The Surrey Board of Trade (SBOT) has been playing a major role in building the city as a major business hub. The Board’s CEO Anita Huberman in a quick Q&A points out the Board’s role and Surrey as a developing business hub
We are a not-for-profit organization operating in Surrey for almost 100 years. Our mandate is to support businesses and bring more business into Surrey. It represents 6,000 member contacts, and over 60,000 employees, representing 2,200 businesses. We offer value in terms of providing support services for existing businesses to increase their client base. We are also a government advocacy lobbier. We try to amend legislation, create new legislation to make sure that the economic climate to do businesses is improved. We are an innovative public policy solution provider and a destination for networking with other members of Surrey’s regional business community. Its association with a network of Chambers of Commerce and Boards of Trade around the world – in this 450 year old industry – gives us a uniquely credible voice.
What is the major contribution of Surrey Board of Trade towards businesses over the past few years?
I think two — the Board has really focused on enhancing business connections locally and internationally. The second achievement is that we are known for our ability to help create by-laws to instigate change.
Surrey is a growing business community but every time it hits the media headlines for all the bad reasons, how do you feel?
I really don’t like how the media portrays us mainly as a crime city. Crime is borderless. It happens in all the big cities. Every city has its good and bad side but media continually focuses on Surrey at front page with shootings and gang violence. Vancouver’s Eastside never hits the headline this way. There are so many fantastic things happening in Surrey around infrastructure, technology, innovation and industrial development.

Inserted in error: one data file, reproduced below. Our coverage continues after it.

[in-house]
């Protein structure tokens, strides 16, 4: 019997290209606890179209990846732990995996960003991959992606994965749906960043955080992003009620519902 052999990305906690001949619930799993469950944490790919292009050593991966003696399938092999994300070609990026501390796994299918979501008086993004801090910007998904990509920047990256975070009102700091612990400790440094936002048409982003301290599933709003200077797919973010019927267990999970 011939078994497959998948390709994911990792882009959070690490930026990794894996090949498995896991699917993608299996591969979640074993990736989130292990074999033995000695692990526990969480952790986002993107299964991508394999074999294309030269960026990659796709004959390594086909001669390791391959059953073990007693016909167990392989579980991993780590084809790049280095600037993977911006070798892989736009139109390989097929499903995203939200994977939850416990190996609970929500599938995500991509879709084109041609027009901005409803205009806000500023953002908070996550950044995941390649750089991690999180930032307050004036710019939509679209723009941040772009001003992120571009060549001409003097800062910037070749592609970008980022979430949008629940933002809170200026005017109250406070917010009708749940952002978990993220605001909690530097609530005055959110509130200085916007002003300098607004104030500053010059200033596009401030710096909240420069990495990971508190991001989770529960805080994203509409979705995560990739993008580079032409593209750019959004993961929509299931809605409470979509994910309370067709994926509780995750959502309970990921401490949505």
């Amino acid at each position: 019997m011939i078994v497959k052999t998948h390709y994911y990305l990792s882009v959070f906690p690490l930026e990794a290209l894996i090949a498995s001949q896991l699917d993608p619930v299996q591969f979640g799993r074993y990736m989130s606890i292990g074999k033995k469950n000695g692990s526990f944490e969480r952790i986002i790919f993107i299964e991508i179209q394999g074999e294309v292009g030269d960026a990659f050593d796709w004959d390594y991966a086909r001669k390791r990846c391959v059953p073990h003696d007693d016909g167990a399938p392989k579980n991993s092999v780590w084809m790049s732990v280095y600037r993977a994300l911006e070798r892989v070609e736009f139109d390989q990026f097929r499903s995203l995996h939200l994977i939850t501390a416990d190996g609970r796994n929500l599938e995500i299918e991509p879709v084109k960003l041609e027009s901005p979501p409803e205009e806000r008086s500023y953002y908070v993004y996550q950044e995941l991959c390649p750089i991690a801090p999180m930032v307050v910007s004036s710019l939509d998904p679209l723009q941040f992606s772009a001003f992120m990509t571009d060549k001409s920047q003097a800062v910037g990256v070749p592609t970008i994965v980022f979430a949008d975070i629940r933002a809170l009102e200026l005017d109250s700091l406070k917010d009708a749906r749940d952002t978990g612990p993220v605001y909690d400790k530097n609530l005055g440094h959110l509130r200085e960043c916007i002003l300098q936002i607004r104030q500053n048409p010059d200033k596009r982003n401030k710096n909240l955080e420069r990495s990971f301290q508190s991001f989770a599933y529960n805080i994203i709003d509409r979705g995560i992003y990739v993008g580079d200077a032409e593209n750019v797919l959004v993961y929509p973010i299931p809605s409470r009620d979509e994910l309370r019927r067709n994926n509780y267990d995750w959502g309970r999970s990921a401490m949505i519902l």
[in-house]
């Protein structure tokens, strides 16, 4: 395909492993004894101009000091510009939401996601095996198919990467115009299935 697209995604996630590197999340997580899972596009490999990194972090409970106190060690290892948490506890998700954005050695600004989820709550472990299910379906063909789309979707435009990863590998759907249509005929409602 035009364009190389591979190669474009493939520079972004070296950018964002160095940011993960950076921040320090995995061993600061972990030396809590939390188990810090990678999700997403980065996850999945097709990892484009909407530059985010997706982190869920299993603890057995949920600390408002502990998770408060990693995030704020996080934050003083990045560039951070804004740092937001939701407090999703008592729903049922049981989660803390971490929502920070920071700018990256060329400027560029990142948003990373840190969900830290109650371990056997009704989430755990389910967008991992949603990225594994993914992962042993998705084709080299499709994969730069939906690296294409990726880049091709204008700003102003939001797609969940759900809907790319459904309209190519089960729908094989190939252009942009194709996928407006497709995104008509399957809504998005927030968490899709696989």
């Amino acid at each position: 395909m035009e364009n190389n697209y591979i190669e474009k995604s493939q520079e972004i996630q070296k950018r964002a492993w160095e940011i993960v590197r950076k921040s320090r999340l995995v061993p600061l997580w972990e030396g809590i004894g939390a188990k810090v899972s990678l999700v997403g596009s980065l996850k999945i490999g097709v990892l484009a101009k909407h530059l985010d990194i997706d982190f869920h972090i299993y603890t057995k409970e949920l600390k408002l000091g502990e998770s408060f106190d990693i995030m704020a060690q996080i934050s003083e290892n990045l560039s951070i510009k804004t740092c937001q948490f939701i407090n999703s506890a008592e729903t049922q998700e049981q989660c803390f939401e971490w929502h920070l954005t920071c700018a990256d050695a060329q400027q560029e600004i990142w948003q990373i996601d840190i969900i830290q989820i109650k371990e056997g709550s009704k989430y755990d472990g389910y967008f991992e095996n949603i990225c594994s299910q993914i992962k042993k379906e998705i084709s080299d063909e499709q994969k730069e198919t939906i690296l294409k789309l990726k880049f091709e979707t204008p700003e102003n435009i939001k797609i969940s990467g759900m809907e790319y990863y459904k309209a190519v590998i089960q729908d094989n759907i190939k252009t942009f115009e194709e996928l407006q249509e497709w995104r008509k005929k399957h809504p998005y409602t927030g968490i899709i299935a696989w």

Does this stereotypical image creates hurdles in the brand image?
It does especially when we are trying to attract businesses in the city. There are challenges but I think we have done amazing work to build the city. We want to bring in more quality jobs. Our strategic plan is to create cohesive focus on branding and attracting business to this city.
How have the businesses grown over the past few years?
The city has developed industry clusters, especially in the past five years, around clean technology, manufacturing, health and education. These hubs have helped in creating innovation and entrepreneurs that did not exist before. The industry cluster around universities is helping to promote entrepreneurial efforts by our youth.
What has been the contribution of the South Asian community towards business growth?
A third of Surrey’s population is South Asian. I am South Asian too. Really in a way they are very entrepreneurial. They have done a lot in building the community. They are involved in the city at political and municipal level to get things done.
What are some unique aspects of the city of Surrey for businesses?
We are a border city. We have two access points to the US. We also have an international docking facility where we bring in goods from all over the world and people can also export things manufactured here locally. A third of its population is under 19 — that is where the human capital is in terms of skilled labour or labour to be trained. It is a multicultural city where people speak more than one language beyond English. That in itself brings different creative ideas.
Is Surrey recognized as a business destination in international markets?
The brand itself is Vancouver in international markets. When we go internationally they still don’t know what Surrey is. It is an opportunity and a challenge for us at the same time. That is why we are really focused on the whole regional and economic development. But we have to do a better job in promoting Surrey as a destination in international trade market.
What’s the strategy?
We are in the midst of finalizing our next global trip to increase that awareness especially with their Chambers of commerce and boards.
By Surbhi Gogia